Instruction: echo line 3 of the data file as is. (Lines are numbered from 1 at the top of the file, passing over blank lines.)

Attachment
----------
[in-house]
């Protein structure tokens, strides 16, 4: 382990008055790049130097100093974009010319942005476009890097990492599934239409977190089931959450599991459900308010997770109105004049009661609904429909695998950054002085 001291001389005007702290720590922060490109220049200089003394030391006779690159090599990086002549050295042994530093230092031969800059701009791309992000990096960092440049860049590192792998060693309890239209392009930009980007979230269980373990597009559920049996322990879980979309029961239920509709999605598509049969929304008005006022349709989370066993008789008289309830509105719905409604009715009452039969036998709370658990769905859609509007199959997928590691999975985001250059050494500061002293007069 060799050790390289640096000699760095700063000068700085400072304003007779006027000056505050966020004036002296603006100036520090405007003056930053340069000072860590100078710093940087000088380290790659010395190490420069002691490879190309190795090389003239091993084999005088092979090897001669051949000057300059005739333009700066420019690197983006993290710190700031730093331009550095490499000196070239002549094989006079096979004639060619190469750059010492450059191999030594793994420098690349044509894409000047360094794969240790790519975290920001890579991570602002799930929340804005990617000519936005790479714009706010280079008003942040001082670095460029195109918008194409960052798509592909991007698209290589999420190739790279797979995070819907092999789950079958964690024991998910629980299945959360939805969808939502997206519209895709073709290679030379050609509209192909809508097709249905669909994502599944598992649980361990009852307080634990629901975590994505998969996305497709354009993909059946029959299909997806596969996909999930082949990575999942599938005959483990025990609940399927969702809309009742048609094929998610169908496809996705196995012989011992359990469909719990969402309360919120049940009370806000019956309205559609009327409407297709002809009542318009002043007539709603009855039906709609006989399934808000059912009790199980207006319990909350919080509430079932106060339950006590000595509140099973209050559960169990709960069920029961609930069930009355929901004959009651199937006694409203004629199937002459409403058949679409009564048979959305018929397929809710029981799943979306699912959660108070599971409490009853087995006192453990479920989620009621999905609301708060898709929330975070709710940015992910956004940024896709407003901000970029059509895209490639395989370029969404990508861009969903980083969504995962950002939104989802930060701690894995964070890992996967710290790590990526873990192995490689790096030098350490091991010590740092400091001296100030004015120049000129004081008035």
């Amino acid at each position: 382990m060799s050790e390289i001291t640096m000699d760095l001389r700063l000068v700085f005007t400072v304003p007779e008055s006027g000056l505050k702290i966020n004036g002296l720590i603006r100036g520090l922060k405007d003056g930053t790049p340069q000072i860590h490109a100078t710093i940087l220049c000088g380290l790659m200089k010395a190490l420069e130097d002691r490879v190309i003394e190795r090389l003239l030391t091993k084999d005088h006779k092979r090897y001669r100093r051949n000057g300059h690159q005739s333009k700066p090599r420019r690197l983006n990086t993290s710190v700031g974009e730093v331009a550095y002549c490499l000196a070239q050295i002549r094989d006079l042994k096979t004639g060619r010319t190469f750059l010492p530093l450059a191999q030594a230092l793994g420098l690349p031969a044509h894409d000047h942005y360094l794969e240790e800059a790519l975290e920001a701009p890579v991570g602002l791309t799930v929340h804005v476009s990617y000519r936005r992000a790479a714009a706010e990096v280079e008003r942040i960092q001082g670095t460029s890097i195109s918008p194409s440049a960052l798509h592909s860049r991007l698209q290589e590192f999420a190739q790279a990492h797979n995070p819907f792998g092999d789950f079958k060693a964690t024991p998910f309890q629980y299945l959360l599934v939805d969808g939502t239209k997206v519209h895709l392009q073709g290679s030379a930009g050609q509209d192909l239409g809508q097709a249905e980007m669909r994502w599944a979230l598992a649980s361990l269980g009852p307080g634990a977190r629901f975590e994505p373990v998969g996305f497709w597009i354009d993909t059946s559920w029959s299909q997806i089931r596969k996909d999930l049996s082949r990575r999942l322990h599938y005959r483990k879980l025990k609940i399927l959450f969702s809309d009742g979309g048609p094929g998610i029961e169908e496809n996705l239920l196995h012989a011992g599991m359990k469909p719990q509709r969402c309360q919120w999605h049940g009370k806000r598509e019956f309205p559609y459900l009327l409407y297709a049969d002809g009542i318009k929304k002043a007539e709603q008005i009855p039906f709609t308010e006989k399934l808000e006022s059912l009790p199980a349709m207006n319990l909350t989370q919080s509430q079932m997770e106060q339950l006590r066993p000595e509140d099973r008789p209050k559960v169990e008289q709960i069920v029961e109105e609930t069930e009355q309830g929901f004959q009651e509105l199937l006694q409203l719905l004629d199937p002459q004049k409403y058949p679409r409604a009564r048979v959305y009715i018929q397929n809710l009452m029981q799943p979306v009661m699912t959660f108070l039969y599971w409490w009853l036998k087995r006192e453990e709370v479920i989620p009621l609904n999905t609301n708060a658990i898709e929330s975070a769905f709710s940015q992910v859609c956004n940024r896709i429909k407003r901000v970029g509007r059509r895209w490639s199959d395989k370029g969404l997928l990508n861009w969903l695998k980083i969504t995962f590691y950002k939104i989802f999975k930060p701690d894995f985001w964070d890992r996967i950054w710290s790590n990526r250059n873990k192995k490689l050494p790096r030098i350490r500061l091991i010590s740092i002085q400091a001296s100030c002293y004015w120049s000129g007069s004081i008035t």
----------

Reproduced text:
């Amino acid at each position: 382990m060799s050790e390289i001291t640096m000699d760095l001389r700063l000068v700085f005007t400072v304003p007779e008055s006027g000056l505050k702290i966020n004036g002296l720590i603006r100036g520090l922060k405007d003056g930053t790049p340069q000072i860590h490109a100078t710093i940087l220049c000088g380290l790659m200089k010395a190490l420069e130097d002691r490879v190309i003394e190795r090389l003239l030391t091993k084999d005088h006779k092979r090897y001669r100093r051949n000057g300059h690159q005739s333009k700066p090599r420019r690197l983006n990086t993290s710190v700031g974009e730093v331009a550095y002549c490499l000196a070239q050295i002549r094989d006079l042994k096979t004639g060619r010319t190469f750059l010492p530093l450059a191999q030594a230092l793994g420098l690349p031969a044509h894409d000047h942005y360094l794969e240790e800059a790519l975290e920001a701009p890579v991570g602002l791309t799930v929340h804005v476009s990617y000519r936005r992000a790479a714009a706010e990096v280079e008003r942040i960092q001082g670095t460029s890097i195109s918008p194409s440049a960052l798509h592909s860049r991007l698209q290589e590192f999420a190739q790279a990492h797979n995070p819907f792998g092999d789950f079958k060693a964690t024991p998910f309890q629980y299945l959360l599934v939805d969808g939502t239209k997206v519209h895709l392009q073709g290679s030379a930009g050609q509209d192909l239409g809508q097709a249905e980007m669909r994502w599944a979230l598992a649980s361990l269980g009852p307080g634990a977190r629901f975590e994505p373990v998969g996305f497709w597009i354009d993909t059946s559920w029959s299909q997806i089931r596969k996909d999930l049996s082949r990575r999942l322990h599938y005959r483990k879980l025990k609940i399927l959450f969702s809309d009742g979309g048609p094929g998610i029961e169908e496809n996705l239920l196995h012989a011992g599991m359990k469909p719990q509709r969402c309360q919120w999605h049940g009370k806000r598509e019956f309205p559609y459900l009327l409407y297709a049969d002809g009542i318009k929304k002043a007539e709603q008005i009855p039906f709609t308010e006989k399934l808000e006022s059912l009790p199980a349709m207006n319990l909350t989370q919080s509430q079932m997770e106060q339950l006590r066993p000595e509140d099973r008789p209050k559960v169990e008289q709960i069920v029961e109105e609930t069930e009355q309830g929901f004959q009651e509105l199937l006694q409203l719905l004629d199937p002459q004049k409403y058949p679409r409604a009564r048979v959305y009715i018929q397929n809710l009452m029981q799943p979306v009661m699912t959660f108070l039969y599971w409490w009853l036998k087995r006192e453990e709370v479920i989620p009621l609904n999905t609301n708060a658990i898709e929330s975070a769905f709710s940015q992910v859609c956004n940024r896709i429909k407003r901000v970029g509007r059509r895209w490639s199959d395989k370029g969404l997928l990508n861009w969903l695998k980083i969504t995962f590691y950002k939104i989802f999975k930060p701690d894995f985001w964070d890992r996967i950054w710290s790590n990526r250059n873990k192995k490689l050494p790096r030098i350490r500061l091991i010590s740092i002085q400091a001296s100030c002293y004015w120049s000129g007069s004081i008035t």